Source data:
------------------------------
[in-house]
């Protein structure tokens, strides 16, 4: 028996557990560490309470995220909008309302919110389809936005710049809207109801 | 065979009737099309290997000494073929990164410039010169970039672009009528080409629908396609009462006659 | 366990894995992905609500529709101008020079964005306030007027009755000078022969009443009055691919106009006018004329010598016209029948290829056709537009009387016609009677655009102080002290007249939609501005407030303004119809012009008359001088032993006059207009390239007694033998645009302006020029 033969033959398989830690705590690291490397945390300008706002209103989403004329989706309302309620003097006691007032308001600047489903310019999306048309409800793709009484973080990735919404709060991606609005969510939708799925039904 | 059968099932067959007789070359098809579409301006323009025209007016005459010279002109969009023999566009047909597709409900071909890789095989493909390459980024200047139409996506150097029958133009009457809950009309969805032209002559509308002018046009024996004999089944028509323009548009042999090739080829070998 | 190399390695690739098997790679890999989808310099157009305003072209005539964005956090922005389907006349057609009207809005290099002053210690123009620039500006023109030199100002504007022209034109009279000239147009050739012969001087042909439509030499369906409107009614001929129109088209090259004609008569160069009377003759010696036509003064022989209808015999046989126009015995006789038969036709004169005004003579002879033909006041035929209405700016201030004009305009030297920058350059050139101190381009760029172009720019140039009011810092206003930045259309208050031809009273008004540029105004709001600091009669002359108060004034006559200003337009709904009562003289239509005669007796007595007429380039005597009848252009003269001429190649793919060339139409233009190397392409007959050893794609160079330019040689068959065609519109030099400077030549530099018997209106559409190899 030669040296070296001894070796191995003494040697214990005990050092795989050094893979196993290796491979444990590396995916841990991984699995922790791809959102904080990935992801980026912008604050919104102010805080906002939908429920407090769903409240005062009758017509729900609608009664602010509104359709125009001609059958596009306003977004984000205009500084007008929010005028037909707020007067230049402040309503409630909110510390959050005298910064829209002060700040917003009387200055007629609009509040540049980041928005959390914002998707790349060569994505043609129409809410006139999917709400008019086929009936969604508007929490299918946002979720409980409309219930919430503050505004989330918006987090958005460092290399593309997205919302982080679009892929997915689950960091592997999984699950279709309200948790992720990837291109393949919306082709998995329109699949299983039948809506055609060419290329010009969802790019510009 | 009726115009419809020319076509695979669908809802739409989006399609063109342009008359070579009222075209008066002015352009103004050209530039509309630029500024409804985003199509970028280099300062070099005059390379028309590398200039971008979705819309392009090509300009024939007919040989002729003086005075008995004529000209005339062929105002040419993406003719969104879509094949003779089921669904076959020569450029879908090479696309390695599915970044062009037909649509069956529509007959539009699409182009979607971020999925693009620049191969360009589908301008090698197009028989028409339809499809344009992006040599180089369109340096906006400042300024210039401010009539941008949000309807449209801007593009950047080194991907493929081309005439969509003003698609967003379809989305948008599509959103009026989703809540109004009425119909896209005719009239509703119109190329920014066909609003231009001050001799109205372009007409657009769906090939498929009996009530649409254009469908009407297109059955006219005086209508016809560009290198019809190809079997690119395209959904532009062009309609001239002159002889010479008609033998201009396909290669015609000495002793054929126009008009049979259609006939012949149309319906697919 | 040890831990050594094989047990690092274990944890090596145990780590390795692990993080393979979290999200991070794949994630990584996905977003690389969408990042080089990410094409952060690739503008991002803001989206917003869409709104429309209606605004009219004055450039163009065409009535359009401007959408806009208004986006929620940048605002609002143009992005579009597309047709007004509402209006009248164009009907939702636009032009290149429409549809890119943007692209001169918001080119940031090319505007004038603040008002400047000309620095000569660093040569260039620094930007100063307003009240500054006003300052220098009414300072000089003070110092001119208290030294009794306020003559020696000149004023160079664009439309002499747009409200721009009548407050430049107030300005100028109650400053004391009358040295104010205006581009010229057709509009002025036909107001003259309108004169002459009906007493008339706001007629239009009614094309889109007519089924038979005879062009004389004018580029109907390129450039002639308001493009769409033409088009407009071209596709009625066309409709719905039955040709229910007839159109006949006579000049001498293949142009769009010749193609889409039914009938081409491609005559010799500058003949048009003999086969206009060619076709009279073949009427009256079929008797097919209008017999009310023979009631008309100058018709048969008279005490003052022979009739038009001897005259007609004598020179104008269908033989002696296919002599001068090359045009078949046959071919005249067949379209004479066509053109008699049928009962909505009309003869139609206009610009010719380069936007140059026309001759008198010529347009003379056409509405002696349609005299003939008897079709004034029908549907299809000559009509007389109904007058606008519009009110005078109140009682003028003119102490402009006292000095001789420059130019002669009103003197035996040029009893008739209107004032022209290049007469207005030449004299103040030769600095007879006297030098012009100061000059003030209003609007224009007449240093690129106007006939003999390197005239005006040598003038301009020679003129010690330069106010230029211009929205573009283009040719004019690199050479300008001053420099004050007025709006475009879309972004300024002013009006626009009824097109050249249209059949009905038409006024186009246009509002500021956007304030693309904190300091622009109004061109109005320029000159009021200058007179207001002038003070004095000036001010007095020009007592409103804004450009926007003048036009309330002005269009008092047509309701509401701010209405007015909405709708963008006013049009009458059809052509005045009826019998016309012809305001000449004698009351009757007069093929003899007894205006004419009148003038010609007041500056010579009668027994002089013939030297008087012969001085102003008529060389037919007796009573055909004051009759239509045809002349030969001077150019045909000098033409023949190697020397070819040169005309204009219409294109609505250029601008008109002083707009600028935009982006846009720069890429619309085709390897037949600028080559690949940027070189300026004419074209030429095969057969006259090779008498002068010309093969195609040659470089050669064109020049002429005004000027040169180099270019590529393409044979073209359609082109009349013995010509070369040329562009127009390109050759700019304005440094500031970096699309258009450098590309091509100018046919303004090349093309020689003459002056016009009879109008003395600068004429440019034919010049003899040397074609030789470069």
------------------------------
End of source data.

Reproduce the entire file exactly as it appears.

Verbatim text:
[in-house]
């Protein structure tokens, strides 16, 4: 028996557990560490309470995220909008309302919110389809936005710049809207109801 | 065979009737099309290997000494073929990164410039010169970039672009009528080409629908396609009462006659 | 366990894995992905609500529709101008020079964005306030007027009755000078022969009443009055691919106009006018004329010598016209029948290829056709537009009387016609009677655009102080002290007249939609501005407030303004119809012009008359001088032993006059207009390239007694033998645009302006020029 033969033959398989830690705590690291490397945390300008706002209103989403004329989706309302309620003097006691007032308001600047489903310019999306048309409800793709009484973080990735919404709060991606609005969510939708799925039904 | 059968099932067959007789070359098809579409301006323009025209007016005459010279002109969009023999566009047909597709409900071909890789095989493909390459980024200047139409996506150097029958133009009457809950009309969805032209002559509308002018046009024996004999089944028509323009548009042999090739080829070998 | 190399390695690739098997790679890999989808310099157009305003072209005539964005956090922005389907006349057609009207809005290099002053210690123009620039500006023109030199100002504007022209034109009279000239147009050739012969001087042909439509030499369906409107009614001929129109088209090259004609008569160069009377003759010696036509003064022989209808015999046989126009015995006789038969036709004169005004003579002879033909006041035929209405700016201030004009305009030297920058350059050139101190381009760029172009720019140039009011810092206003930045259309208050031809009273008004540029105004709001600091009669002359108060004034006559200003337009709904009562003289239509005669007796007595007429380039005597009848252009003269001429190649793919060339139409233009190397392409007959050893794609160079330019040689068959065609519109030099400077030549530099018997209106559409190899 030669040296070296001894070796191995003494040697214990005990050092795989050094893979196993290796491979444990590396995916841990991984699995922790791809959102904080990935992801980026912008604050919104102010805080906002939908429920407090769903409240005062009758017509729900609608009664602010509104359709125009001609059958596009306003977004984000205009500084007008929010005028037909707020007067230049402040309503409630909110510390959050005298910064829209002060700040917003009387200055007629609009509040540049980041928005959390914002998707790349060569994505043609129409809410006139999917709400008019086929009936969604508007929490299918946002979720409980409309219930919430503050505004989330918006987090958005460092290399593309997205919302982080679009892929997915689950960091592997999984699950279709309200948790992720990837291109393949919306082709998995329109699949299983039948809506055609060419290329010009969802790019510009 | 009726115009419809020319076509695979669908809802739409989006399609063109342009008359070579009222075209008066002015352009103004050209530039509309630029500024409804985003199509970028280099300062070099005059390379028309590398200039971008979705819309392009090509300009024939007919040989002729003086005075008995004529000209005339062929105002040419993406003719969104879509094949003779089921669904076959020569450029879908090479696309390695599915970044062009037909649509069956529509007959539009699409182009979607971020999925693009620049191969360009589908301008090698197009028989028409339809499809344009992006040599180089369109340096906006400042300024210039401010009539941008949000309807449209801007593009950047080194991907493929081309005439969509003003698609967003379809989305948008599509959103009026989703809540109004009425119909896209005719009239509703119109190329920014066909609003231009001050001799109205372009007409657009769906090939498929009996009530649409254009469908009407297109059955006219005086209508016809560009290198019809190809079997690119395209959904532009062009309609001239002159002889010479008609033998201009396909290669015609000495002793054929126009008009049979259609006939012949149309319906697919 | 040890831990050594094989047990690092274990944890090596145990780590390795692990993080393979979290999200991070794949994630990584996905977003690389969408990042080089990410094409952060690739503008991002803001989206917003869409709104429309209606605004009219004055450039163009065409009535359009401007959408806009208004986006929620940048605002609002143009992005579009597309047709007004509402209006009248164009009907939702636009032009290149429409549809890119943007692209001169918001080119940031090319505007004038603040008002400047000309620095000569660093040569260039620094930007100063307003009240500054006003300052220098009414300072000089003070110092001119208290030294009794306020003559020696000149004023160079664009439309002499747009409200721009009548407050430049107030300005100028109650400053004391009358040295104010205006581009010229057709509009002025036909107001003259309108004169002459009906007493008339706001007629239009009614094309889109007519089924038979005879062009004389004018580029109907390129450039002639308001493009769409033409088009407009071209596709009625066309409709719905039955040709229910007839159109006949006579000049001498293949142009769009010749193609889409039914009938081409491609005559010799500058003949048009003999086969206009060619076709009279073949009427009256079929008797097919209008017999009310023979009631008309100058018709048969008279005490003052022979009739038009001897005259007609004598020179104008269908033989002696296919002599001068090359045009078949046959071919005249067949379209004479066509053109008699049928009962909505009309003869139609206009610009010719380069936007140059026309001759008198010529347009003379056409509405002696349609005299003939008897079709004034029908549907299809000559009509007389109904007058606008519009009110005078109140009682003028003119102490402009006292000095001789420059130019002669009103003197035996040029009893008739209107004032022209290049007469207005030449004299103040030769600095007879006297030098012009100061000059003030209003609007224009007449240093690129106007006939003999390197005239005006040598003038301009020679003129010690330069106010230029211009929205573009283009040719004019690199050479300008001053420099004050007025709006475009879309972004300024002013009006626009009824097109050249249209059949009905038409006024186009246009509002500021956007304030693309904190300091622009109004061109109005320029000159009021200058007179207001002038003070004095000036001010007095020009007592409103804004450009926007003048036009309330002005269009008092047509309701509401701010209405007015909405709708963008006013049009009458059809052509005045009826019998016309012809305001000449004698009351009757007069093929003899007894205006004419009148003038010609007041500056010579009668027994002089013939030297008087012969001085102003008529060389037919007796009573055909004051009759239509045809002349030969001077150019045909000098033409023949190697020397070819040169005309204009219409294109609505250029601008008109002083707009600028935009982006846009720069890429619309085709390897037949600028080559690949940027070189300026004419074209030429095969057969006259090779008498002068010309093969195609040659470089050669064109020049002429005004000027040169180099270019590529393409044979073209359609082109009349013995010509070369040329562009127009390109050759700019304005440094500031970096699309258009450098590309091509100018046919303004090349093309020689003459002056016009009879109008003395600068004429440019034919010049003899040397074609030789470069």